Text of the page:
Crambe (Cram-be) Abyssinia (ab-uh-sin-ee-uh) is an annual oil seed crop of the Brassicaceae family which is commonly referred to as mustard or cabbage.
If pronouncing Abyssinia is a problem for you, try saying “I’ll be seeing ya”. No, I didn’t make that up but I wish I had!
There once was a group of people who lived very long ago, before Christ was even born. This group or tribe lived in the Mediterranean on land now called Ethiopia. The tribe was called the Abyssinians. They were surrounded by a green shrub that grew strong, tall stalks that bloomed tiny delicate white flowers. It also had round green pods. If they crushed the pods, there was one tiny brown seed inside each pod. And if they smashed the seed, there was oil and a lot of it for such a small seed. They soon realized that even during times of drought, the plant continued to grow. It would just dig it’s roots further into the ground, determined to survive the worst conditions.
The Abyssinians loved the plant so much they took many with them when they moved to Africa. Some say the plant originated in the Mediterranean and some say, Africa. Whichever! Regardless, the plant became known as the Abyssinia.
The Abyssinia’s beauty and value could not be kept a secret. The beloved plant spread to Asia, Europe, Russia, Sweden, and Poland. By the 1940’s Canada and the USA began cultivation. You might be asking where in the USA? North Dakota grows 4 varieties.
What Does Crambe Abyssinia Look Like?
The plant has large oval leaves and multiple straight stalks with branches. These stalks reach a height of 24 to 40 inches. It also produces numerous small white flowers which mostly self pollinate. (My gosh, this strong little plant even self-pollinates!)
Each plant has 500-1800 green pods. Inside each pod is a single teeny-tiny yellowish brown seed, also called the fruit. How tiny are they, you might ask? They are about one-eight of an inch in diameter. The weight of 1,000 seeds is only 6-10 grams. This actually makes them difficult to secure on a truck for transporting.
Dried Pods or Hulls Containing Seeds
Crambe Abyssinia Seed
Machines crush the seed to retrieve the oil without the need for chemical solvents or additives. Nor is it subjected to heat which can alter or reduce its chemical properties. The oil is a light yellow with a mild scent.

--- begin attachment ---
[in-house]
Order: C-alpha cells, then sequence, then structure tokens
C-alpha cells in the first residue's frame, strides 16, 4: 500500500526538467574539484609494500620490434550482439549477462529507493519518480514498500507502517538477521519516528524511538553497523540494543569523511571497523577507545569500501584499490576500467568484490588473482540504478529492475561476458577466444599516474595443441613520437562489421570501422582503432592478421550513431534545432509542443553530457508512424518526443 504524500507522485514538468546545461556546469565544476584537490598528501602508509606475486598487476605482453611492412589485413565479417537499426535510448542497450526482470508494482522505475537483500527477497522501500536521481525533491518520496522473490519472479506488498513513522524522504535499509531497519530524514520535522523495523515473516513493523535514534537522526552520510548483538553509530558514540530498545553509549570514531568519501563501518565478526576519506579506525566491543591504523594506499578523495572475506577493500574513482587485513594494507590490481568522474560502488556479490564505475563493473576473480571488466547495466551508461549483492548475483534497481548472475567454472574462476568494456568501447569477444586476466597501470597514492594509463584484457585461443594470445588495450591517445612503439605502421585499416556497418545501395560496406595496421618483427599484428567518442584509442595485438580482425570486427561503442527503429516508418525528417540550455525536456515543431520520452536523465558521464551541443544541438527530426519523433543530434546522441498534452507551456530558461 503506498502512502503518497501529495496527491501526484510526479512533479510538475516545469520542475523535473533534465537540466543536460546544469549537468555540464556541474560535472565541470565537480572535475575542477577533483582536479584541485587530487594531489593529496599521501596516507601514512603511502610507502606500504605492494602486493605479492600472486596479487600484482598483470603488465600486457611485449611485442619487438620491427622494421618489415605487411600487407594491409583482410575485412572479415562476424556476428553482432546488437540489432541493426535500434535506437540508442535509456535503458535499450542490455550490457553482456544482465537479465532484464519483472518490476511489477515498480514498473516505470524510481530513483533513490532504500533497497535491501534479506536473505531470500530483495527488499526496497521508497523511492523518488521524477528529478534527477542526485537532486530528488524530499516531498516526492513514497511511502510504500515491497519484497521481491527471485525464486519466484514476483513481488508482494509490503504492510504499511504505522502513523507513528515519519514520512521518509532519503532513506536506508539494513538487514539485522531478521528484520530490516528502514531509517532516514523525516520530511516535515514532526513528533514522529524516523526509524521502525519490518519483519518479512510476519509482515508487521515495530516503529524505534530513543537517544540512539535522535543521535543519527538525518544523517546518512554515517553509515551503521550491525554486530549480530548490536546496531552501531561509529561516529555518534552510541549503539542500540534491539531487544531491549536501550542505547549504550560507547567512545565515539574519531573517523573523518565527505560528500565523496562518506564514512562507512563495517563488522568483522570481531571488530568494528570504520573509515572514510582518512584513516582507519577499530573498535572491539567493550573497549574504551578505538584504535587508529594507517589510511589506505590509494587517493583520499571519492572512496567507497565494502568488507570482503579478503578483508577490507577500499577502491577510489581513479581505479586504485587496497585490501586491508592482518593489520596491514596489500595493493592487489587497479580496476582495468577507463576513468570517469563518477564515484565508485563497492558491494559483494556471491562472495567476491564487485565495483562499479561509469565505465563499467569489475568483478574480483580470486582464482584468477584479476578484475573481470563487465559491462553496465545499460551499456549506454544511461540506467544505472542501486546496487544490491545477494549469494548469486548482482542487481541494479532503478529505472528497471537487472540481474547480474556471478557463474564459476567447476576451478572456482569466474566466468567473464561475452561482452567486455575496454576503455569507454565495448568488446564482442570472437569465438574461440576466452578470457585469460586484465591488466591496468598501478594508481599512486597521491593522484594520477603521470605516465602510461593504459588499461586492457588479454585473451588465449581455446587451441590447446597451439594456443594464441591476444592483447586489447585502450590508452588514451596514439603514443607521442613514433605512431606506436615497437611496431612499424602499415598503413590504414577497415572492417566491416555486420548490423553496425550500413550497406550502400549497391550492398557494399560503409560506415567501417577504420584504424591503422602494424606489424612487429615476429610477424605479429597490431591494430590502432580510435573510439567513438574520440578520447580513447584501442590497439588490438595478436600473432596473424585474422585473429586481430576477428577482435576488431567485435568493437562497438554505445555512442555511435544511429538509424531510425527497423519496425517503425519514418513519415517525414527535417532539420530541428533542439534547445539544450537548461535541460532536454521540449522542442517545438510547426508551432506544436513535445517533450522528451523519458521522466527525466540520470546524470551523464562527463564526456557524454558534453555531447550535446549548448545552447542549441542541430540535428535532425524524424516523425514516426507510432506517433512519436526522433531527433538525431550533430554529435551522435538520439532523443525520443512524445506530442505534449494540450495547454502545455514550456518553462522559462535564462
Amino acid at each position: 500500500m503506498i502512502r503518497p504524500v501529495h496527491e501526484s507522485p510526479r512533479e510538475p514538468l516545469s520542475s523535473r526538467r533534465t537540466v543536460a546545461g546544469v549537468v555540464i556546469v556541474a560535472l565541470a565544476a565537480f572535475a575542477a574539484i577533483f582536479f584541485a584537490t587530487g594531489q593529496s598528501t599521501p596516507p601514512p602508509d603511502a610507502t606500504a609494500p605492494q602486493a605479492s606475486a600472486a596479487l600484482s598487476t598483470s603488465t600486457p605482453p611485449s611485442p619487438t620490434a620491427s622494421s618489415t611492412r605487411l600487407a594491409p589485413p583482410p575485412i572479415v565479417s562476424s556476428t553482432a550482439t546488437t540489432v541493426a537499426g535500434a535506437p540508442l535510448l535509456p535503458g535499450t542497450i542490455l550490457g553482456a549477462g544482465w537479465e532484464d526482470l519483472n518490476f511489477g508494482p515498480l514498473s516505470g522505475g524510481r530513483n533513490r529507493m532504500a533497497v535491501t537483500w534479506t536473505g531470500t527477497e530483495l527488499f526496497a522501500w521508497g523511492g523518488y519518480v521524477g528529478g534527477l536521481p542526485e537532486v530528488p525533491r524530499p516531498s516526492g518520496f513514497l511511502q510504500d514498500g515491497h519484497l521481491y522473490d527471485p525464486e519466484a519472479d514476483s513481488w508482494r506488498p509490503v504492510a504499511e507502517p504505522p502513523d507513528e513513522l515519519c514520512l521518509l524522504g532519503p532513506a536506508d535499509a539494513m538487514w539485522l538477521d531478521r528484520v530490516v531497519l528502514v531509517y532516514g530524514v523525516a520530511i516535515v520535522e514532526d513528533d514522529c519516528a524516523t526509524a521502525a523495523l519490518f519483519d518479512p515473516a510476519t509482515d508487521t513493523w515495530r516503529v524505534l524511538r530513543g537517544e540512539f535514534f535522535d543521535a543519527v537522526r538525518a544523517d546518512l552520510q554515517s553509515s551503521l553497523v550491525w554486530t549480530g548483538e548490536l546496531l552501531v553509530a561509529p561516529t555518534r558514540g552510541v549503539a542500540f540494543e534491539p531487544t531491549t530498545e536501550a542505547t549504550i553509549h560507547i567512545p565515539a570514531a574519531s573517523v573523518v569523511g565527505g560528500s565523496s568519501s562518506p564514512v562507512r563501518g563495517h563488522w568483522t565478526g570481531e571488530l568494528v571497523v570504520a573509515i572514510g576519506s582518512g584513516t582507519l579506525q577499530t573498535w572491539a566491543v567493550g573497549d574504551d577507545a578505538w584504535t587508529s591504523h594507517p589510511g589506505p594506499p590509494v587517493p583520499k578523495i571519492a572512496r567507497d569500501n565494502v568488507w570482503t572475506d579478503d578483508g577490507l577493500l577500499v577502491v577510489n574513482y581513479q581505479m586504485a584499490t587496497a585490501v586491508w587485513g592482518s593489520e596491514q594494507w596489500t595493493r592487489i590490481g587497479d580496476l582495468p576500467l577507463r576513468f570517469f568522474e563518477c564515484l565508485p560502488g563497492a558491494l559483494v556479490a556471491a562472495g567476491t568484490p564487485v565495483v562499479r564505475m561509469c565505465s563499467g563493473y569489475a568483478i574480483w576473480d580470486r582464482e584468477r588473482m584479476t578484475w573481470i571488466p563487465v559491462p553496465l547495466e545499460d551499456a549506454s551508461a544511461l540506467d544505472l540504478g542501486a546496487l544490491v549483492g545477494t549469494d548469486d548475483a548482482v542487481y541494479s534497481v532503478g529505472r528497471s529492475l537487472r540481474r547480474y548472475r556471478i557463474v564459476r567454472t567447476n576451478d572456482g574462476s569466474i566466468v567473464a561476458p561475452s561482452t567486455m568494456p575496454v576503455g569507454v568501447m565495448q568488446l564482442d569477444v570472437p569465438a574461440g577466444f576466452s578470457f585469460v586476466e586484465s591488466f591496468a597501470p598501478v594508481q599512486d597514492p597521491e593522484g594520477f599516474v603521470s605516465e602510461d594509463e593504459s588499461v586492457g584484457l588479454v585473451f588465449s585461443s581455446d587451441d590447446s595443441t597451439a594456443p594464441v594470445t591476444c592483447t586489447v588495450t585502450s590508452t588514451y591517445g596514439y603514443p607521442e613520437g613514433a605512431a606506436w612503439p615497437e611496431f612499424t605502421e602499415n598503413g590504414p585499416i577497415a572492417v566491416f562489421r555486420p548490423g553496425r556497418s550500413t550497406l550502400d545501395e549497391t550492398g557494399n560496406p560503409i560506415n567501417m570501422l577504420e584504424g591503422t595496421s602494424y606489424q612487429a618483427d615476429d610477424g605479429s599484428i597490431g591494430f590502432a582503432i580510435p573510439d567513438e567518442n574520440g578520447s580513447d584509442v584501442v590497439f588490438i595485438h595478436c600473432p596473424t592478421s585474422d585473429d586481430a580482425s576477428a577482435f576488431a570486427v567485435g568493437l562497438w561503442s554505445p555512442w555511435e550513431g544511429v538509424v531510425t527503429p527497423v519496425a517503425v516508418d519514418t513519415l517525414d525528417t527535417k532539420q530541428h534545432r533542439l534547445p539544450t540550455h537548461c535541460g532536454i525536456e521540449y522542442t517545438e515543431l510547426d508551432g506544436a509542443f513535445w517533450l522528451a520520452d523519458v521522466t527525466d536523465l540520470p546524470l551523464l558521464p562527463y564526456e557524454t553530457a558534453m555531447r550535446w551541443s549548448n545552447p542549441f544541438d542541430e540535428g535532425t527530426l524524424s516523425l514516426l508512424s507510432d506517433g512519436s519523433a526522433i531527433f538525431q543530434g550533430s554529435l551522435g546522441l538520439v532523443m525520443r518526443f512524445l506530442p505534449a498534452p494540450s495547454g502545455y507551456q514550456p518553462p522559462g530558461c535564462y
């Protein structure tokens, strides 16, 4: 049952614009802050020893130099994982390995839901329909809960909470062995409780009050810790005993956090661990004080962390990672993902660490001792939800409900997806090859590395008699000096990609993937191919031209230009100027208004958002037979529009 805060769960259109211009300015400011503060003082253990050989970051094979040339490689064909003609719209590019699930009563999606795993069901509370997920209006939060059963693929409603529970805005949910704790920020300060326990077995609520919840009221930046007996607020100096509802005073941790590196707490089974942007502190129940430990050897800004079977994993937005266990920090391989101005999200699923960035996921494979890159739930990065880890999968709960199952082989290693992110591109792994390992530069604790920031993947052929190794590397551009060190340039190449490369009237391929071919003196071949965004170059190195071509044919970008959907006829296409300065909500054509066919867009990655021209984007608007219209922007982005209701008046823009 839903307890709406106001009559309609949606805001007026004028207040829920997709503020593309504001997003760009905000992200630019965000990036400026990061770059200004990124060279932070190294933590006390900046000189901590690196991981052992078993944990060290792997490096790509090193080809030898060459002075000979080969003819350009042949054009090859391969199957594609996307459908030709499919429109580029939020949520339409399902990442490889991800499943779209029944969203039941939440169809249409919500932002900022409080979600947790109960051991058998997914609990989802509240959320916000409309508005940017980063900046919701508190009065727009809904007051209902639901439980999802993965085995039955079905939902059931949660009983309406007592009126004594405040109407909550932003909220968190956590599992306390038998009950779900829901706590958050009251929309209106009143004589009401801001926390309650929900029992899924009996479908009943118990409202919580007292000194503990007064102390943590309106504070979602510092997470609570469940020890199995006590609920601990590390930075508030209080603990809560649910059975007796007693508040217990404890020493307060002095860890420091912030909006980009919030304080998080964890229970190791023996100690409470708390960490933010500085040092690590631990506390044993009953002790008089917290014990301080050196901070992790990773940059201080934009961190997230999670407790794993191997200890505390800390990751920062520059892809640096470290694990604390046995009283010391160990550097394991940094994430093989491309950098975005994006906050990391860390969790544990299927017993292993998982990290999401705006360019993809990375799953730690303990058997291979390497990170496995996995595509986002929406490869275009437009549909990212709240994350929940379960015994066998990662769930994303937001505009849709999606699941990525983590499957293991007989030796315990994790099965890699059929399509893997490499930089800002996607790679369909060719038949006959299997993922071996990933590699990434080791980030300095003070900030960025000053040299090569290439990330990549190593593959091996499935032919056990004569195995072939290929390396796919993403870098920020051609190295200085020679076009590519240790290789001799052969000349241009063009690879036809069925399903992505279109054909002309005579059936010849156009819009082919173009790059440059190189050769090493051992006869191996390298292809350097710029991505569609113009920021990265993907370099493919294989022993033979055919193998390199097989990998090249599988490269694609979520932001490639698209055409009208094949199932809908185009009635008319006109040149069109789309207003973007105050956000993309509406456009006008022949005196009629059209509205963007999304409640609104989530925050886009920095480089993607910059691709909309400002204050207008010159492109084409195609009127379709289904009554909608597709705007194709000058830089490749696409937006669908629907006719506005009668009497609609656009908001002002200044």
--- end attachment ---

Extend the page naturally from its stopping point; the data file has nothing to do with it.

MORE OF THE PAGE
So far, there has not been any genetic engineering in the cultivation of this plant. Thus, the oil is non-GMO. Another YEAH!
Chemical Characteristics of Abyssinian Oil
Each seed is 35% oil, 26% protein and 8% fiber. The percent of oil is nearly twice that of soybeans. WOW!
The oil has a unique molecular structure. It has an unusually long chain monounsaturated fatty acid. Considered a triglyceride, 55 to 60% is Erucic Acid, 15% is Oleic Acid, 10% is Linoleic Acid and 7% Linolenic Acid. There’s some other good stuff in there, but I’ve bored you enough, right?
How is the Oil (and Seeds) Used?
Rapeseed has been used in industrial manufacturing for centuries, but it is being genetically altered in such a way that it now contains less Erucic Acid. Abyssinian oil is taking its place. Its industrial uses include: machinery lubricant, corrosion inhibitor, synthetic rubber, plasticizers, nylon used in paint brushes, adhesives etc.
Once the oil is removed, the remaining seed is made into crambe meal and used in plywood, rubber adhesive, and insecticides to control weeds and pest. Because it is a high source of protein, it is fed to livestock, particularly cattle.
But who cares about all that? Let’s talk cosmetics. Read on my friend.
What’s So Great About Abyssinian Seed Oil In Cosmetics?
- is a very light weight, non-greasy, and non-sticky feeling
- penetrates the skin quickly and easily
- has a comedogenic rating of 0 which means it will not clog your pores
- is extra occlusive and seals in moisture very well
- is anti-inflammatory
- helps with cell metabolism and skin regeneration
- has a smooth slip on the skin which eliminates the need for silicone; thus, a more naturally based product
- is highly resistant to oxidation so it is easy to preserve which means fewer chemicals
Because of all the above, it is also a great ingredient in hair care products. By smoothing the hair cuticle, it reduces damage and breakage. It leaves hair shiny, soft and manageable. Monat Hair Care uses Abyssinian Oil in most of its products. Yes, I also sell Monat. Click HERE to go to my Monat website.
Where Can You Find Skin Care Products Made With Abyssinia Oil?
Josette Bath & Body, of course! All of Josette Bath & Body moisturizers contain Abyssinian oil as a key ingredient. Our Abyssinian based products are silicone free, paraben free, and phthalate free. We never use ingredients that have been tested on animals. We use natural, organic ingredients and safe nature-based preservatives.
Check out our Moisturizers :
Body Butter with Abyssinian Oil by Josette Bath & Body
Botanical Bliss Body Lotion with Abyssinian Oil made by Josette Bath & Body
Facial Serum with Abyssinian Oil made by Josette Bath & Body
Sugar Scrub with Abyssinian Oil made by Josette Bath & Body
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